Southern Bavaria is a fantastic holiday destination though it doesn’t generate the same global buzz as Berlin, Neuschwanstein and other rather cliché tourist destinations.
There’s not even a lot of tourist information about Bavaria in languages other than German, yet a yet a lot of locals speak very good English and are very friendly and welcoming to tourists.
Each time we’ve visited we’ve had a positive and happy experience, so we keep going back. This year we decided to visit Lake Constance (Bodensee), the third largest inland lake in Central Europe, located on the Rhine River at the northern edge of the Alps bordering Germany, Austria, Lichtenstein and Switzerland.
The lake is a paradise for water sports, with marinas in several towns. In the summer months the water temperature can reach up to 24 degrees C. so it is possible to swim in the lake. The water is also very clean; Lake Constance is one of the largest drinking water reservoirs in the region.
We stayed near Lindau, a romantic island city with rich cultural heritage and history that can be traced back to 9th century. This truly is an idyllic location, a maze of small streets amongst old buildings with sgraffito facades, created by the German master builders of the Renaissance.
A great example is the Old Town Hall (Altes Rathaus) built between 1422 and 1436 and then given a sgraffito facelift 150 years later, portraying the court life in Lindau in 1496 with the coats of arms of Lindau families and important Lake Constance towns surrounding the Town Hall clock.
The rathaus itself can only be visited as part of a special organised tour but the former Reichstag library with its 15,000-plus valuable books is open to tourists.
Lindau’s most famous landmarks are at the harbour entrance – the new, 33-metre high (with 139 steps) lighthouse and the 6-metre tall Bavarian lion.
Both were built as a gateway to town and represent entry into the Kingdom of Maximilian II of Bavaria.
Things to do:
• On a nice day take a round trip on a “three countries panoramic tour” which departs from the pier behind the Lindau casino and it cruises through the “Bay of Bregenz” crossing the German/Austrian border, offering splendid views of German, Austrian and Swiss shorelines and returning to Lindau past the famous harbour entrance.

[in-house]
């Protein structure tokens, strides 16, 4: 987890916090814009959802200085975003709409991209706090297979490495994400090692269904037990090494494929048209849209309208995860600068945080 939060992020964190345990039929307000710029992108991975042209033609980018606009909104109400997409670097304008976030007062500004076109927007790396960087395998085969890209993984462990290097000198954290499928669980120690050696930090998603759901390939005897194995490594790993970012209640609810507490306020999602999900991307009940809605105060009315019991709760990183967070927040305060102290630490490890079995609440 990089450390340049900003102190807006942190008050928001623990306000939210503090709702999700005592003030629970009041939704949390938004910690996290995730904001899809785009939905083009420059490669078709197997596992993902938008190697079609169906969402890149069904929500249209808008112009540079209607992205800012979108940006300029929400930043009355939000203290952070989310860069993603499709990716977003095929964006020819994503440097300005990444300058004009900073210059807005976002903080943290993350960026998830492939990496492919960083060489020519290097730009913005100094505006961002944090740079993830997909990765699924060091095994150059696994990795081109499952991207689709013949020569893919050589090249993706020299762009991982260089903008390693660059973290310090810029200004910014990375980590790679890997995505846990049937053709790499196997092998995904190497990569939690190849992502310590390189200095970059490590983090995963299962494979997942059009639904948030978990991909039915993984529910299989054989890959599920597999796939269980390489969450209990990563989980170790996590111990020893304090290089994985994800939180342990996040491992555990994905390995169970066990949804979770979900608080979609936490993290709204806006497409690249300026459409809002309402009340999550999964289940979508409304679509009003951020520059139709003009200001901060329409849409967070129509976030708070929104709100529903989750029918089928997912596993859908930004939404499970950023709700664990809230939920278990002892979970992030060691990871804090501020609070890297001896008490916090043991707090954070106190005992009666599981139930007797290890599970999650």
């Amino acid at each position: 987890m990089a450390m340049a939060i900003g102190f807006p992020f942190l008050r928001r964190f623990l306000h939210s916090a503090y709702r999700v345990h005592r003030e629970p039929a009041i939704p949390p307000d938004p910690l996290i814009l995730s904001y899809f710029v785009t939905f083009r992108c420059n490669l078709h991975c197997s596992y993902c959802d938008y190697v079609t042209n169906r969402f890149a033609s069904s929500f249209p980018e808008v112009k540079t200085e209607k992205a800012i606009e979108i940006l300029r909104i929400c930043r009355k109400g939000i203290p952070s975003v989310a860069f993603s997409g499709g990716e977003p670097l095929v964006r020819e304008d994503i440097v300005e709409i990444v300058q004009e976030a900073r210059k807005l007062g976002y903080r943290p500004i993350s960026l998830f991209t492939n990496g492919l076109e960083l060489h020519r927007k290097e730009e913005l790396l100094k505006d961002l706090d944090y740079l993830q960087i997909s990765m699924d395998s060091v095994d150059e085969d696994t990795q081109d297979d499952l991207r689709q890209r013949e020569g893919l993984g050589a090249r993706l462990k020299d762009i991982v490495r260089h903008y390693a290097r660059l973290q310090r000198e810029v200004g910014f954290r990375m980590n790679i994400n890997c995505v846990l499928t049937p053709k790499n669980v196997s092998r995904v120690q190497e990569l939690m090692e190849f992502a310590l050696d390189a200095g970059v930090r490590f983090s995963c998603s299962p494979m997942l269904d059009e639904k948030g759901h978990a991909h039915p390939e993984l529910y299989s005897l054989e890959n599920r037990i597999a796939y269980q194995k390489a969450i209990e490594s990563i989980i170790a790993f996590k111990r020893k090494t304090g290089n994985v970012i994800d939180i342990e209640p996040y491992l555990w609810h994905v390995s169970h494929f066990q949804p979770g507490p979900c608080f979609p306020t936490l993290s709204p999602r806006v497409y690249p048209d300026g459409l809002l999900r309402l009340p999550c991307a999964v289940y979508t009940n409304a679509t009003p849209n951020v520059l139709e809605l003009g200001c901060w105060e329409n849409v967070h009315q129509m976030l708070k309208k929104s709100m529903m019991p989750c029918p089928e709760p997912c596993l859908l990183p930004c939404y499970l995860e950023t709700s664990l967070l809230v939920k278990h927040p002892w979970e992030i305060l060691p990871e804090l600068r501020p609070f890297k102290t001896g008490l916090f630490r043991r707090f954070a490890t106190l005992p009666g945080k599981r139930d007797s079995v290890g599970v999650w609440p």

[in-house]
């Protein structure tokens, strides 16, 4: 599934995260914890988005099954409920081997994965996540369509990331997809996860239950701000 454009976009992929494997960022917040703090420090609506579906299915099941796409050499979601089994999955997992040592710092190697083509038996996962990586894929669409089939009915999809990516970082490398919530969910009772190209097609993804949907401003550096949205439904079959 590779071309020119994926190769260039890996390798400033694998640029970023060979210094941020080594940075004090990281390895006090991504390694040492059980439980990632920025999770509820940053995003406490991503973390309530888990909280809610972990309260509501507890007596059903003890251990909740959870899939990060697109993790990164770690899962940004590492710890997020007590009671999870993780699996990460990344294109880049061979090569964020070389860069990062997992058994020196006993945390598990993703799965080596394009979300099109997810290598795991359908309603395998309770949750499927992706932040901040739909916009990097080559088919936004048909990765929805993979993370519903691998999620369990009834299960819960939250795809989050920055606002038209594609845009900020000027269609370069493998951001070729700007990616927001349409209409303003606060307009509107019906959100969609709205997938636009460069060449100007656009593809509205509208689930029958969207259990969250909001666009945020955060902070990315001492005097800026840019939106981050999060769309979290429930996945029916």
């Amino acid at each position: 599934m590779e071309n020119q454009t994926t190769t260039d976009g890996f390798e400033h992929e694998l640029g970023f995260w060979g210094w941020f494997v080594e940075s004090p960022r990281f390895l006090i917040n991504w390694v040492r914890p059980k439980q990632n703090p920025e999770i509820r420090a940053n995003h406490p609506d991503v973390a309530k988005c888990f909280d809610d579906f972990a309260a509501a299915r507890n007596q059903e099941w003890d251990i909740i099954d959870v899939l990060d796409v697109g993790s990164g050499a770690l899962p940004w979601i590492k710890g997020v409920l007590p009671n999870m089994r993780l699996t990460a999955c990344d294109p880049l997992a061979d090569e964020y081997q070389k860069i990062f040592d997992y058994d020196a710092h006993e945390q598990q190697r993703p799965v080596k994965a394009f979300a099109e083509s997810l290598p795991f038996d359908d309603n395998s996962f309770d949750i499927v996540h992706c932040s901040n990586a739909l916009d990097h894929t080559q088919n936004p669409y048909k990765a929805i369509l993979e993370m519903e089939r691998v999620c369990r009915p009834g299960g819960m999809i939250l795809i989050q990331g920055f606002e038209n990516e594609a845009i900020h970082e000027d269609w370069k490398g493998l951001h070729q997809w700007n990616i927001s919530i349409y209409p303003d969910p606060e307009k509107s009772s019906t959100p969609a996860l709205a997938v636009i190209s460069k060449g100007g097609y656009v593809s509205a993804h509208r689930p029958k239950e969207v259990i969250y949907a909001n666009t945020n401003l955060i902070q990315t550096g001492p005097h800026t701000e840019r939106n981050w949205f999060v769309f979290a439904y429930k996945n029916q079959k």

The tour commentary is available on board but only in German so ask for further information about it at the ticket desk, which is the small office next to the main railway station, Lindau Hauptbahnhof.
• Lake Constance has a bicycle trail that goes around the whole lake, 170 miles long. It’s comprised of mostly paved bike paths, some minor roads or packed dirt lanes and occasionally it goes through town streets.
It is mostly flat and clearly sign posted; ideal for families with children.
• We were not staying for long enough to start exploring the Alpine regions but we did visit Bregenz which was only a 30-minute drive from our accommodations, following the coastal road by the lake and thus avoiding having to buy a vignette for Austria.
• Friedrichshafen, the birthplace of the Zeppelin, is also only a 30 min drive from Lindau. The Zeppelin Museum houses the world’s largest collection on the history and technology of aviation and 33-metre long partial reproduction of the Hindenburg.
Interestingly, it also has a permanent art exhibition giving visitors an overview of 500 years of Lake Constance regional arts and crafts, from the Middle Ages to modern times.
• Sightseeing flights in a Zeppelin, flying at 300 metres above sea level, are also possible and there are twelve routes on the Lake Constance, offering unique views of the lake and the Alps, as well as selected city trips within Germany.
• Of course no holiday would be complete without sampling the local food which is really good even for vegetarians and – if like me – you have a sweet tooth, there is a great choice of continental coffee/cake bars offering traditional Bavarian tortes.
Hotels in Lindau can be quite expensive and because the City is on the island, parking is limited and expensive. We stayed at a self catering apartment in Bad Schachen, which is a half an hour walking distance (with a toddler and a stroller) from Lindau. We enjoyed lovely views from the apartment, had use of the garden, parking for our car was free and for supplies the nearest supermarket was within one minute drive and the bakery within five minutes walking distance.
Bad Schachen is part of the Bavarian Riviera full of elegant villas that were built by the German nobility and the bourgeoisie at the beginning of 20th century.
How to get there
• From the UK, with Eurotunnel Le Shuttle, it takes just 35 minutes to get from the UK to the Continent, which is the fastest way to cross the Channel. Online journey planners suggest either a route via France or via Belgium, both converging at Karlsruhe and then going past Stuttgart.
Alternatively, consider taking A26 then A4 via Strasbourg and then head south via Ludwigshafen which is at the top of Lake Constance then follow the coastal road via Friedrichshafen to Lindau. The
coastal road offers splendid views of the lake and the fruit orchards.
When we travelled, we were so lucky to also see a Zeppelin flying right in front of us. Having said that, we are told by the locals that in July and August the coastal route can be quite slow and we have observed that some parts have speed limits of 30km/h.
No matter which route you choose remember to allow extra journey time as you will need to rest and to re-fuel, and most likely slow down for road works.
About the author:
Lilly Rosier is business analyst, fine-arts lover, baker, wife and a mother who lives near Eindhoven, Netherlands
She’s passionate about travelling and always discovering new, great tasting vegetarian or vegan food.
Lilly’s secret to a happy life: “Spending time with a cat”.